Known as the "city of water wheels" due to the numerous water wheels ranged along the streams that flow through it, Dolavon is a peaceful and beautiful town of 2,500 inhabitants in the province of Chubut.
In the old times, the purpose of these ancient and romantic mechanical devices was to raise the water of the streams to irrigate higher ground used for crop growing.
Currently, and only for the entertainment of visitors, they are still located in their original positions, and their wheels still turn with the flow of the water.
The town of Dolavon (Welsh toponym meaning "river bend" or "pasture by the river") was founded in 1915 when three landowners in the area decided to split up their holdings.
These were John J. Williams, Nicolás Castro and Leonard Evans, who had settled in this area in 1892, 1902 and 1914, respectively.
What had originally been a wayside stop for wagons, and a hitching post for coast-Cordillera traffic (Esquel and Trevelin), became an important hub of development thanks to a steadily increasing population and the arrival of the railway.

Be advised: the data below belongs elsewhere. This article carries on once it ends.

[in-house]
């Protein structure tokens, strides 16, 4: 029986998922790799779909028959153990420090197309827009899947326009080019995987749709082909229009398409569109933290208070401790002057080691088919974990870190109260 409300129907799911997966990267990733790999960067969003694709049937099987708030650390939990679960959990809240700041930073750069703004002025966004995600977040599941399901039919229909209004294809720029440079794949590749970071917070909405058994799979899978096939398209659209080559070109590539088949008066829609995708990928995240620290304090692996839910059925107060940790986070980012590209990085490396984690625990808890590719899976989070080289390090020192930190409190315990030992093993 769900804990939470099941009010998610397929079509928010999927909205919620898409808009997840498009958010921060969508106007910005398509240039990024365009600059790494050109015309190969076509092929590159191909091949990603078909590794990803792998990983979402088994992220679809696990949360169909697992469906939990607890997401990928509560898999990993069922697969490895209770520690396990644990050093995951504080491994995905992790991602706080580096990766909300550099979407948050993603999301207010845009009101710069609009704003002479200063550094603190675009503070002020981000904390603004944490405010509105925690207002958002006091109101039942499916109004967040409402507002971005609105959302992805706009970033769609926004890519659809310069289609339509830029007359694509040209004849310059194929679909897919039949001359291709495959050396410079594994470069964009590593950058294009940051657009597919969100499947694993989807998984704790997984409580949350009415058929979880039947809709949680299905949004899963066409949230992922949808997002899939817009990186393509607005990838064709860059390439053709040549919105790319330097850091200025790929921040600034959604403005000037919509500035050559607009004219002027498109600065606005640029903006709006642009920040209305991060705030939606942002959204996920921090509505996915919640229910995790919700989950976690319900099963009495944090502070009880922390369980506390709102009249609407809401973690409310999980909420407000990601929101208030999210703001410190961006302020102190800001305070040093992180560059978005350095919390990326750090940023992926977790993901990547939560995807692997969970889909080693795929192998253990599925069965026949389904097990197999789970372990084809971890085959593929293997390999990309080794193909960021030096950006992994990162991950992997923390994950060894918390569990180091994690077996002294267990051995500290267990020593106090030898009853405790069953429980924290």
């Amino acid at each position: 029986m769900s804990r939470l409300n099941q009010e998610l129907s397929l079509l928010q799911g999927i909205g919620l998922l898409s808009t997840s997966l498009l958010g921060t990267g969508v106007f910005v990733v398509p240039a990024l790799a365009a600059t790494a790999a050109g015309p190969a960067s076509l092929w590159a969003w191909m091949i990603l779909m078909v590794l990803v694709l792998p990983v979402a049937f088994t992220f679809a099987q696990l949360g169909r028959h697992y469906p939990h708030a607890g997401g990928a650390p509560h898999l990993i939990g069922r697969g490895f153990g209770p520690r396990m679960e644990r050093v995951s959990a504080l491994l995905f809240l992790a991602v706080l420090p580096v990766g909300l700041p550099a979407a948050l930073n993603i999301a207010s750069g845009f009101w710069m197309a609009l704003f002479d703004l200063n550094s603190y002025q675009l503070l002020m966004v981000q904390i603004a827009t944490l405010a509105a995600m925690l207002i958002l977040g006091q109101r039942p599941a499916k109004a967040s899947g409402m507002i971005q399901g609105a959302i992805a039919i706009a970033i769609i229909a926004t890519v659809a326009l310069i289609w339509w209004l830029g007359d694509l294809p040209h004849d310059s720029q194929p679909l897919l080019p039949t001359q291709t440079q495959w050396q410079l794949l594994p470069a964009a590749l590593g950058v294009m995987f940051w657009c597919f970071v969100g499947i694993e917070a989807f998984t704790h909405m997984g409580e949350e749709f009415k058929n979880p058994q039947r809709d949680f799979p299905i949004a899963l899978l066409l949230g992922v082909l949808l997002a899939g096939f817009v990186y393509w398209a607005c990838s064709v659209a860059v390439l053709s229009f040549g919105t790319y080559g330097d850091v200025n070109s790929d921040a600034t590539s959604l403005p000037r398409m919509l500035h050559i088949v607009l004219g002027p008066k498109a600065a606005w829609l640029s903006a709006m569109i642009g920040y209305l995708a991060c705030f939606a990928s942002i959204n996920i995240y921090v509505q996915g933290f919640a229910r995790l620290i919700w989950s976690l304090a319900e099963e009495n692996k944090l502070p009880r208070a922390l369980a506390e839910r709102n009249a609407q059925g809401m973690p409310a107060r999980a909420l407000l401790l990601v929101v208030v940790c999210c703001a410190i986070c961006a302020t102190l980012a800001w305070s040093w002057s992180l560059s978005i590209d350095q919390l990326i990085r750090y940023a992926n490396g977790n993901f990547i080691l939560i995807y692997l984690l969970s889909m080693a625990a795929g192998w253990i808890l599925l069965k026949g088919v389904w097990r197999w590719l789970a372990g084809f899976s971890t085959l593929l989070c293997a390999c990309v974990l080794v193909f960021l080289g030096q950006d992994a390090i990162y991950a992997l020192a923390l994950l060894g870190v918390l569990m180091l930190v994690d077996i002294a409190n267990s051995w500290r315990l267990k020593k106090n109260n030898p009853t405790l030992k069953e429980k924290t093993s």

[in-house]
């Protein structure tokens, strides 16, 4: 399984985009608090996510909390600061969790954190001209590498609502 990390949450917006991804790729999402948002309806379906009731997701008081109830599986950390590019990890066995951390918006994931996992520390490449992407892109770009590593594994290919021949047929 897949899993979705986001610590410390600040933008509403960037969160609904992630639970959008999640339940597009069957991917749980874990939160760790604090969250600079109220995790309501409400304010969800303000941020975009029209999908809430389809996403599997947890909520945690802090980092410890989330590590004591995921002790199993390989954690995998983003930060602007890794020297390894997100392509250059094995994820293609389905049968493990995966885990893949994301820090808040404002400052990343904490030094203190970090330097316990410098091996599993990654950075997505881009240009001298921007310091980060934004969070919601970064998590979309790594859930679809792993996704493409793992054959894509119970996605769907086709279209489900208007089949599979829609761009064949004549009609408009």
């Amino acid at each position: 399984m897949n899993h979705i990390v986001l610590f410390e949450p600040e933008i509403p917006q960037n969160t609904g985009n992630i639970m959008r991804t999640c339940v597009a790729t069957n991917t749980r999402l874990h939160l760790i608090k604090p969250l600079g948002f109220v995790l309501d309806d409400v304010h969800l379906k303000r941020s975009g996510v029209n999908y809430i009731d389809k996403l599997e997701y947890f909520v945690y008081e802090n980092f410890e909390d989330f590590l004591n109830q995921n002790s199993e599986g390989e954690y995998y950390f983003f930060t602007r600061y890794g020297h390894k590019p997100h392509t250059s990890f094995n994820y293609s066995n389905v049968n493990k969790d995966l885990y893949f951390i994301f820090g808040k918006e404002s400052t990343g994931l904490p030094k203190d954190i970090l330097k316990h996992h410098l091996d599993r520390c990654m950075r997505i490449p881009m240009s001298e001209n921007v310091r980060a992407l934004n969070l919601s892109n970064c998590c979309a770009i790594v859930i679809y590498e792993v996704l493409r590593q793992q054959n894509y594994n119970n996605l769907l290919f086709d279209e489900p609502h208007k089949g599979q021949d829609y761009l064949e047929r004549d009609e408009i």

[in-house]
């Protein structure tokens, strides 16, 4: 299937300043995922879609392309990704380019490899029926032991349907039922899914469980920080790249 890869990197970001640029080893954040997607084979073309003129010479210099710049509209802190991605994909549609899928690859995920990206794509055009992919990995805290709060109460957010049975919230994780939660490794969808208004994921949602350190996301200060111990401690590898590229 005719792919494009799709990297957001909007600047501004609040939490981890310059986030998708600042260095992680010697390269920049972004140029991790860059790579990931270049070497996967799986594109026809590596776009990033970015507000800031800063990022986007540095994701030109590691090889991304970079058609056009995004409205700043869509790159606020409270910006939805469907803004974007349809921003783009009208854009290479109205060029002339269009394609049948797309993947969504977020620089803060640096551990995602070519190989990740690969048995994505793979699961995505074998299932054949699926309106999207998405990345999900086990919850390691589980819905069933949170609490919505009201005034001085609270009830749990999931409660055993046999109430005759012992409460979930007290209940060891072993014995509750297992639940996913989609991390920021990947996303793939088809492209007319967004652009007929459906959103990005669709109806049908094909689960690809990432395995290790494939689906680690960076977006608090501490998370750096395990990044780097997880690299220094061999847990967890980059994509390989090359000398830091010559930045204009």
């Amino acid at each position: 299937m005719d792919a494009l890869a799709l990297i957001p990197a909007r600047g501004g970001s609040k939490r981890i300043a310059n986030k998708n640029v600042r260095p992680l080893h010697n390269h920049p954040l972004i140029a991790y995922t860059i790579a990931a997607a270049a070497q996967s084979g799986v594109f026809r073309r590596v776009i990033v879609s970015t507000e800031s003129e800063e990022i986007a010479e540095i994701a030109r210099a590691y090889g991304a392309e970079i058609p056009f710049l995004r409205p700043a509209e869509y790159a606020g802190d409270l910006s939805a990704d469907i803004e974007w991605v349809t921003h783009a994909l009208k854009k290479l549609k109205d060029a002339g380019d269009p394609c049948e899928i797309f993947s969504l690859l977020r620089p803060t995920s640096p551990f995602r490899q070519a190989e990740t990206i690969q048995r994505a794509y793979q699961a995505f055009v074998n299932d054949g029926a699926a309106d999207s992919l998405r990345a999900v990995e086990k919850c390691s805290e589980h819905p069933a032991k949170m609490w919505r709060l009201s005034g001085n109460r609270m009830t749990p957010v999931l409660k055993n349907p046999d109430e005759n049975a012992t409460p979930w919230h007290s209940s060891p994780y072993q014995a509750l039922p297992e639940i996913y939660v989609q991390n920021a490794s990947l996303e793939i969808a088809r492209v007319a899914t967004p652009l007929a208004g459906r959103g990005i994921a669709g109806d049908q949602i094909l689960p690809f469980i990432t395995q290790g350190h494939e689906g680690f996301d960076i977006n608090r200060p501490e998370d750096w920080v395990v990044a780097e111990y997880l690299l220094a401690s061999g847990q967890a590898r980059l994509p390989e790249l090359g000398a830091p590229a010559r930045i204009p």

On October 12 1915, the first train trip to Estación del Valle Superior was made (this was the original name of the station until it was changed to Dolavon seven years later).
It has a dry continental climate with a large temperature range between seasons. Winters can be harsh, with temperatures reaching 10 to 12 degrees Celsius below zero, while summer temperatures vary between 25 and 35° Celsius.
From the beginning of spring through summer, the predominant winds are from the west. These are caused by the formation of an anti-cyclone in the South Atlantic. However, during the fall and winter, these winds disappear.
Rainfall is scarce, with an annual average of barely 170 mm.